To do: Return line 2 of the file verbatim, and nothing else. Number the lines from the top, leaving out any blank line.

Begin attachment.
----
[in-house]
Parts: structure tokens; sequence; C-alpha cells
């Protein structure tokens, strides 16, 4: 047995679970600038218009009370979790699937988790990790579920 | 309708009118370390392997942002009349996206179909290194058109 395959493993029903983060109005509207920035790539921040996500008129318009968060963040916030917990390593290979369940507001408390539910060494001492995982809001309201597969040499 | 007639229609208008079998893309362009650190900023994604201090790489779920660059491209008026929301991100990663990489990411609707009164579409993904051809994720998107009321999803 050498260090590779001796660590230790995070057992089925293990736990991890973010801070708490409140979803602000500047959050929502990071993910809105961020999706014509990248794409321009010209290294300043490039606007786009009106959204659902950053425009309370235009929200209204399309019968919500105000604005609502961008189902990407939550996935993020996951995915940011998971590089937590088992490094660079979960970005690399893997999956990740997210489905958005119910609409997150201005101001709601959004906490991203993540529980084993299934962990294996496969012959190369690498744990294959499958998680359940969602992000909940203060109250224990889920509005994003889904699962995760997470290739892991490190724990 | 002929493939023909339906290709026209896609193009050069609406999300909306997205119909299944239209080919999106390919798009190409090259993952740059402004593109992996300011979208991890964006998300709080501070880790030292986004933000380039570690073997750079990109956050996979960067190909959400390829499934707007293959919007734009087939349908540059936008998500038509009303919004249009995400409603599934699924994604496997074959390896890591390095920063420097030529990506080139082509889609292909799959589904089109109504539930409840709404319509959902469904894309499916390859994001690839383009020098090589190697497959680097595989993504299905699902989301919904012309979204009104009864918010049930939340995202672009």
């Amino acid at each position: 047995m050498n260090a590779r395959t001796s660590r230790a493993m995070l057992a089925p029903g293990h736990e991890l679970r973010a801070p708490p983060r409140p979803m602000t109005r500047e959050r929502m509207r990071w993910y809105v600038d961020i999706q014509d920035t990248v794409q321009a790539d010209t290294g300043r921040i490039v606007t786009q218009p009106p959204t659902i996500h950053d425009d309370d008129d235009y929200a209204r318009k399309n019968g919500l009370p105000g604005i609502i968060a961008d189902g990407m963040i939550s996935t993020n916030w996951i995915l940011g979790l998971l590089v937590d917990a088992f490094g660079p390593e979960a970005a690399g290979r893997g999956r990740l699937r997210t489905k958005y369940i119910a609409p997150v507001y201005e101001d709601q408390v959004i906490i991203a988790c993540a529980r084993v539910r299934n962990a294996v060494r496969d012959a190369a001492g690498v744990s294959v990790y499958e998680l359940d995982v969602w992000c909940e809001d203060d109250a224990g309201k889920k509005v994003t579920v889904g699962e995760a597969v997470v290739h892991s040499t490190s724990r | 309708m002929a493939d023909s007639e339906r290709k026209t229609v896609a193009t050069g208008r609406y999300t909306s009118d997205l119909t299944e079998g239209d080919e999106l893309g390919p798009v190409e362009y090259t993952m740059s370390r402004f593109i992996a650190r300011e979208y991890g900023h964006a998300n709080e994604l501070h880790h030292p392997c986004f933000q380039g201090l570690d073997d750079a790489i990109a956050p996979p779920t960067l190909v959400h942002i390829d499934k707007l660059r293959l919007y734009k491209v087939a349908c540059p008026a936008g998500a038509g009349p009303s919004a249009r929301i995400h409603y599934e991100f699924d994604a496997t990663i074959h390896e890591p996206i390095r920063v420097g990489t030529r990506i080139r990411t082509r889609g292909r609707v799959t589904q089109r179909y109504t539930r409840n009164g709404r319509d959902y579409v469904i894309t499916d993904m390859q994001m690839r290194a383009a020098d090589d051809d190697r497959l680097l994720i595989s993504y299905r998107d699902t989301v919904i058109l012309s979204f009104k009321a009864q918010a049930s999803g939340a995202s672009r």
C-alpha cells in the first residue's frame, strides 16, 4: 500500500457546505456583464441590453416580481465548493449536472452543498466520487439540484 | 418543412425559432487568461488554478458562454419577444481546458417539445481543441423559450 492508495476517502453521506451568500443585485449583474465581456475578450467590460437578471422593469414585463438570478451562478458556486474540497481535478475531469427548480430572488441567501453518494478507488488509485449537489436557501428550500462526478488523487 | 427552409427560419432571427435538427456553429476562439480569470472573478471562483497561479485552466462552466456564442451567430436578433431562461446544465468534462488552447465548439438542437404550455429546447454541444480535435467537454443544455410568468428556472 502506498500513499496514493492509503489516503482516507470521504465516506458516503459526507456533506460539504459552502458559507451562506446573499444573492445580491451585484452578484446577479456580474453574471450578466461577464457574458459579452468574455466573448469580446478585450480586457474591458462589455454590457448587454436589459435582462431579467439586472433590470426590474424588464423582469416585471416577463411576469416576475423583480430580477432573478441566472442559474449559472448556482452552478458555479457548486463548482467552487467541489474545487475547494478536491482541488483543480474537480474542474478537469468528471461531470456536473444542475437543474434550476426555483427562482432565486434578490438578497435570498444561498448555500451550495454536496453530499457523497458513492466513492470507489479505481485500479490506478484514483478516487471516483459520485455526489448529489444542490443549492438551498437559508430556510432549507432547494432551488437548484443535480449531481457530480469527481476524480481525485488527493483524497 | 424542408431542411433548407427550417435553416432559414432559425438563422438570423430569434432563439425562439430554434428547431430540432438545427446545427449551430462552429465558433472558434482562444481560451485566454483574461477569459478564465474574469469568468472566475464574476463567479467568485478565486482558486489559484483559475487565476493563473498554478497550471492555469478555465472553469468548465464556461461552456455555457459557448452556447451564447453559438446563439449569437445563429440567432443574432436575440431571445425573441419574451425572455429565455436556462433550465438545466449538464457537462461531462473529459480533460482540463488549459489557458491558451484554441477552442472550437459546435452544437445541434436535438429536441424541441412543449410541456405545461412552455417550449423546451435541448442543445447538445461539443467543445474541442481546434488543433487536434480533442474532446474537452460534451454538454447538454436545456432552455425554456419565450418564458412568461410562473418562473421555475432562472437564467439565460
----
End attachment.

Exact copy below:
Parts: structure tokens; sequence; C-alpha cells